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  102. Jenna Stoner

    I feel, at least for me, it comes from my past. My mother had a major struggle with conceiving (2 miscarriages, 1 still born, and one who was born at 5 months and lived to be 8 months old). So when I was born healthy and my parents only child I immediately stepped into the role of “golden child”. SUCEED SUCEED SUCEED! Academically I did that fairly well (as long as everyone else’s homework very well). But when it came to relationships I was sinking. When I was 6 years old a close relative sexually assaulted me. and as a child I felt that I was tearing my parents away from a person that they loved. At age 9 a very older man cornered me and luckily I was able to get to my parents before anything too terrible happened. But as I got older that ability to say no just drifted away with the wind. I felt after a life of saying “no” and getting the same results of “your opinion doesn’t matter” that there was no point. In my mind “why ruin a friendship by saying no?” So whether It was doing their homework, babysitting so they could go out, or taking on extra projects they didn’t have time fore to the point where I had no time left. I did it. —- EXCITED FOR THIS BOOK!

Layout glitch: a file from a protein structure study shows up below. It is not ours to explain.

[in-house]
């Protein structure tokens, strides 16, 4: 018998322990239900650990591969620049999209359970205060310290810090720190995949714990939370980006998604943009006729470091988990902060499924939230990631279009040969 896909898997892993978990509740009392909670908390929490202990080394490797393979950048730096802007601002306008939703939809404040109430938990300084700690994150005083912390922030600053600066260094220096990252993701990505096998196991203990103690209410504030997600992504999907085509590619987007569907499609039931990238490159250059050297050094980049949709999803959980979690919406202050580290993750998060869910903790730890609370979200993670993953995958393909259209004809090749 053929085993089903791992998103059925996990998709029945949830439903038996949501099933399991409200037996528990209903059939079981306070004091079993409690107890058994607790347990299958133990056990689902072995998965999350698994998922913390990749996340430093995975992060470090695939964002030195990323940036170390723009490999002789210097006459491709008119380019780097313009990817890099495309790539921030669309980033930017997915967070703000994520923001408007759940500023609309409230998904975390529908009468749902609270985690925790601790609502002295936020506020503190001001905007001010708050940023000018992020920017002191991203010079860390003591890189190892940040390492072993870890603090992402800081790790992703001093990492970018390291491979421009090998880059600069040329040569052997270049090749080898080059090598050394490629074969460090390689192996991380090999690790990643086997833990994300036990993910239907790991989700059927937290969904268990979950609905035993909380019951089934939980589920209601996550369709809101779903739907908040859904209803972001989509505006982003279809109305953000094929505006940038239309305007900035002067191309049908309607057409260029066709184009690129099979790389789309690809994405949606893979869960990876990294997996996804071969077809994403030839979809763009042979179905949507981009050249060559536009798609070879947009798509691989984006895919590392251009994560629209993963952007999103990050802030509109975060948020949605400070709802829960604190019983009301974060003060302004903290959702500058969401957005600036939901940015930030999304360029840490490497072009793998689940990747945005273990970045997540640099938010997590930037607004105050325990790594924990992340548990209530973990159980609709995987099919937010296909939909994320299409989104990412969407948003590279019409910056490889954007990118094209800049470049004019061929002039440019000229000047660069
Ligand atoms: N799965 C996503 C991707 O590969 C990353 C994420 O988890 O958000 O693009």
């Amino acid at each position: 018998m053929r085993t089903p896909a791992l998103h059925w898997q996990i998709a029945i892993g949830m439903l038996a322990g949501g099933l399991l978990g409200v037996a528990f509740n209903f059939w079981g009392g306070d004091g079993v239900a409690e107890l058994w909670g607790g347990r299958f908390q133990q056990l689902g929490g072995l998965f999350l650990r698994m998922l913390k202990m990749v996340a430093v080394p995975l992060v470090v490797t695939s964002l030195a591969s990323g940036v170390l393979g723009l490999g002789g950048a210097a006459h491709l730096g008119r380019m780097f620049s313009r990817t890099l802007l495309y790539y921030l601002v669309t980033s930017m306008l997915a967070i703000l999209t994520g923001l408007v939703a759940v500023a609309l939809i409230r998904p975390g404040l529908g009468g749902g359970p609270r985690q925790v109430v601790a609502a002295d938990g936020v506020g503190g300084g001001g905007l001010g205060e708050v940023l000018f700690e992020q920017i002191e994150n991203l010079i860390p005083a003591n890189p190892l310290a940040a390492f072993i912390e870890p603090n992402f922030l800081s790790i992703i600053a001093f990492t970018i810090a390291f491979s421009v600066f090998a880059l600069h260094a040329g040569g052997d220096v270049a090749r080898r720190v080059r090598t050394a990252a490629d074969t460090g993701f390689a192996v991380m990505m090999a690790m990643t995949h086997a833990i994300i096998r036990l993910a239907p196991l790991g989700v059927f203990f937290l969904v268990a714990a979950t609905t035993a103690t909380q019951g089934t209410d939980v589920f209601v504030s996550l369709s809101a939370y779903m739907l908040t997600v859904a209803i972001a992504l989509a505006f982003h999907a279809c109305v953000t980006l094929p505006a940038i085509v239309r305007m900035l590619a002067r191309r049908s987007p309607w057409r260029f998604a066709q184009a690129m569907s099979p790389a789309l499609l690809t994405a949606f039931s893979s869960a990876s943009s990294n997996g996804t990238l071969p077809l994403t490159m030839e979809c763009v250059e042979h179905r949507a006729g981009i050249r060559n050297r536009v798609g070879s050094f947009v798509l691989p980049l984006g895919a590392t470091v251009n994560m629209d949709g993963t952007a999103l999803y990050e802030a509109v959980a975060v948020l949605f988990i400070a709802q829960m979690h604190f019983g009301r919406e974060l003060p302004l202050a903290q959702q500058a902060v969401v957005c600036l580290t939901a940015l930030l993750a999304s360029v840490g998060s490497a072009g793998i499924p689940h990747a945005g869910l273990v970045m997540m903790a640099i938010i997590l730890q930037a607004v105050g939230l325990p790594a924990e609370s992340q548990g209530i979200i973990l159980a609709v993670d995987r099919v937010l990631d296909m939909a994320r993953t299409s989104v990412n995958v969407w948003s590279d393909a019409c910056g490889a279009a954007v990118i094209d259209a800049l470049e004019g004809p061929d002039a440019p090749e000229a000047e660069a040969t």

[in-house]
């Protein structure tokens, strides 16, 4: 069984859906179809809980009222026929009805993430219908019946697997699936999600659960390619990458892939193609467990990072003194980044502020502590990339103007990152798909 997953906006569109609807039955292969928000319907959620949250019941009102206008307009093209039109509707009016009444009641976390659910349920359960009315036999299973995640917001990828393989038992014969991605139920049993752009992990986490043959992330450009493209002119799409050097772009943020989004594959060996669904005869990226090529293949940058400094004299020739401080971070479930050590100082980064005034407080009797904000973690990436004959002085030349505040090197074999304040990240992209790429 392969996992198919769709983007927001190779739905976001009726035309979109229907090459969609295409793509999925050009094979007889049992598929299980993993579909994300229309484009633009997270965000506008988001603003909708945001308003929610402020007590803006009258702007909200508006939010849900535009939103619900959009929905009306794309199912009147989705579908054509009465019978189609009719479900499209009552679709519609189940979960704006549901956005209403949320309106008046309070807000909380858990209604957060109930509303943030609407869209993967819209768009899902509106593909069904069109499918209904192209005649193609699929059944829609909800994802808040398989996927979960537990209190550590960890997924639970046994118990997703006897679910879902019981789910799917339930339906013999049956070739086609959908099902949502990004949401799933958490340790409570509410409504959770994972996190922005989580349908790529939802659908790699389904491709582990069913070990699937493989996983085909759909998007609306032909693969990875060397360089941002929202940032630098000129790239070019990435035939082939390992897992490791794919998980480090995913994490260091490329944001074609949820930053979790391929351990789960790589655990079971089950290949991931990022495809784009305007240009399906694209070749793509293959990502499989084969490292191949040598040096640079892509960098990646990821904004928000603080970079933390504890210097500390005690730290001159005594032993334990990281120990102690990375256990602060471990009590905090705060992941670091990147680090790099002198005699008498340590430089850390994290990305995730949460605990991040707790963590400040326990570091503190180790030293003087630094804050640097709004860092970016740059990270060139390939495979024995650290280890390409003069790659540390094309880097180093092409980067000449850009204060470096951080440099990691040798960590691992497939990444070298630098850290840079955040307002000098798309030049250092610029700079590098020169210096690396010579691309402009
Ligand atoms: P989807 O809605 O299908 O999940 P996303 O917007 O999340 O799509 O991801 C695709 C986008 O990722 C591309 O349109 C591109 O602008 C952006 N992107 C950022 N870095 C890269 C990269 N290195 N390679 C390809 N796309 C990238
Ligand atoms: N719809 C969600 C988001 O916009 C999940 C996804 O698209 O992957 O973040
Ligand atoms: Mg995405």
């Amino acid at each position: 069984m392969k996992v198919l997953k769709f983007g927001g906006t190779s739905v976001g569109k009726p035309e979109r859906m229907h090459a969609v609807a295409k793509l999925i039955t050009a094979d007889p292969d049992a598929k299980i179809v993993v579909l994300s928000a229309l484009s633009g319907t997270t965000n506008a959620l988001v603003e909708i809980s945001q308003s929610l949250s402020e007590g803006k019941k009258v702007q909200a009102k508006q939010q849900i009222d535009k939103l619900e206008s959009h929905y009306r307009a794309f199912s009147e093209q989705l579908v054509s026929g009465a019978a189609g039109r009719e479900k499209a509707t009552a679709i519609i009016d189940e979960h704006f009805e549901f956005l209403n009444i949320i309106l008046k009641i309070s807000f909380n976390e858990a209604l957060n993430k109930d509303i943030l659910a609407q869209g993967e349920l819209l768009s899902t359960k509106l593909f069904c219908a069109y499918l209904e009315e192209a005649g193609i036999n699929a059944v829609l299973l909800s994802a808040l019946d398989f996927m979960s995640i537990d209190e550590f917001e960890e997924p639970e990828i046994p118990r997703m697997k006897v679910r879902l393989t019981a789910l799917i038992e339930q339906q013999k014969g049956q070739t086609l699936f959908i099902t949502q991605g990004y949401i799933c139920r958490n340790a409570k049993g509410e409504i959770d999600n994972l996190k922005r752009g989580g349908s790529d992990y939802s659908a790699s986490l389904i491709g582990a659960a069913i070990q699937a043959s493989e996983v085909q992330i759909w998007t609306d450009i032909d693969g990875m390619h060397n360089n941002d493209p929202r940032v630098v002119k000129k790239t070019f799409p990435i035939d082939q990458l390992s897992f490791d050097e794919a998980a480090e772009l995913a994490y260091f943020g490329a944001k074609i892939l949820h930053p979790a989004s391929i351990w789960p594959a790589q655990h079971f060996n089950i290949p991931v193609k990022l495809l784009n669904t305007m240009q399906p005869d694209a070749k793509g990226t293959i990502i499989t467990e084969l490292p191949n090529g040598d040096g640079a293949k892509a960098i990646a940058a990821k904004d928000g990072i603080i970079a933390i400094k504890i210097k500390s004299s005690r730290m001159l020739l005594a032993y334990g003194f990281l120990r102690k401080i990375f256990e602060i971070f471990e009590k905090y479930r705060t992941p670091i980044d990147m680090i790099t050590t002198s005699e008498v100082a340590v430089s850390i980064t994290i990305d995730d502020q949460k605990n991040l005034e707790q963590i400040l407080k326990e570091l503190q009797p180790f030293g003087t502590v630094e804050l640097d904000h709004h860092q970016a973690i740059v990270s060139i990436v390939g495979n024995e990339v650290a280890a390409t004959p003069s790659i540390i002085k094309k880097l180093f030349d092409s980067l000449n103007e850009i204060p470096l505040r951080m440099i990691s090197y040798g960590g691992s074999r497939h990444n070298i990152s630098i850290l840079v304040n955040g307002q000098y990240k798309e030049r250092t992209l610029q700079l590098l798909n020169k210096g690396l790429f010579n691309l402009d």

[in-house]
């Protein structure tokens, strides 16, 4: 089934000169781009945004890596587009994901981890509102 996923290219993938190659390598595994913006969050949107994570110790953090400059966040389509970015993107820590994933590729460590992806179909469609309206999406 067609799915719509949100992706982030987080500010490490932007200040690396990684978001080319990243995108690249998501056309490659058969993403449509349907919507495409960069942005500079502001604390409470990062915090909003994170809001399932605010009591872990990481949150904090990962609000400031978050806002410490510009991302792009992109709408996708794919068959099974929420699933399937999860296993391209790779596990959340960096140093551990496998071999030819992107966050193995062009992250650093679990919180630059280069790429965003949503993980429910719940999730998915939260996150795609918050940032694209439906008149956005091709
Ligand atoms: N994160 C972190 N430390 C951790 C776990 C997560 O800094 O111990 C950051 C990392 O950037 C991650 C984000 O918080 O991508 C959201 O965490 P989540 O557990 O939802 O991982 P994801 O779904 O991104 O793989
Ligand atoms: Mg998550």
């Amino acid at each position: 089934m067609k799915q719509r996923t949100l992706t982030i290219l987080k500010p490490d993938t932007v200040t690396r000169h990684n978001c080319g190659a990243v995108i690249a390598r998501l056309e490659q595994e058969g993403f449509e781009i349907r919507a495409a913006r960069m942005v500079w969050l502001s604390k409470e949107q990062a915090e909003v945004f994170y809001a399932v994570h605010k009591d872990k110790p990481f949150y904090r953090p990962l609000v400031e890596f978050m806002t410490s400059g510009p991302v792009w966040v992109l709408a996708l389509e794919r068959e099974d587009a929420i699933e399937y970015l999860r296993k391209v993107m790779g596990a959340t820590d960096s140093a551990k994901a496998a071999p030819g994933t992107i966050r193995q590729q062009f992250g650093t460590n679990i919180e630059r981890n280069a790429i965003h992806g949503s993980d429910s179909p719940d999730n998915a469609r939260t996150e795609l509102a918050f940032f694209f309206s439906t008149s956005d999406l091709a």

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  103. Michelle

    Oh goodness can I relate to this right now!! I have a Bible study due for review in mid- July,. I also have five wonderful beautiful blessings (four of whom I homeschool) that simply do not understand “no”. Ok, perhaps that was not exactly correct. They understand the word “no”, but “no” in conjunction with mommy doing something outside of being available to their every whim is not readily accepted by their little minds and hearts. I am not good at saying no to sweet little faces, to family, to friends, to total strangers for the love of Heaven. I never have been…lol I love to say yes, I love to help, to hold, to love, to give. As God has been moving me into this new chapter of who I am in Him, “no” is becoming more frequent. I am having to learn to balance and carry it through to the end. Balance is good, balance is necessary. These are new waters in the Spiritual river that God has poured into me. Blessedly, as I could only expect, He is still at the helm. Sometimes I wrestle Him for the wheel, but He knows my heart and that it belongs to Him no matter how ornery I may get for that control . He knows what I need, and that sometimes I need to say “no”. Not unkindly, not with guilt, not out of fear of missing out, not with anything but complete confidence in knowing that my “no” to something or someone is actually my saying “yes” to Him. In being a gal who says “yes” to my God on a daily basis, I am learning that blessings come from those times of saying “no”.

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  104. Crystal

    Saying no is difficult because my value is so often wrapped up in what I do, not who I am. As a result, if I am not “doing”, I am not valuable. And we all want to be valued.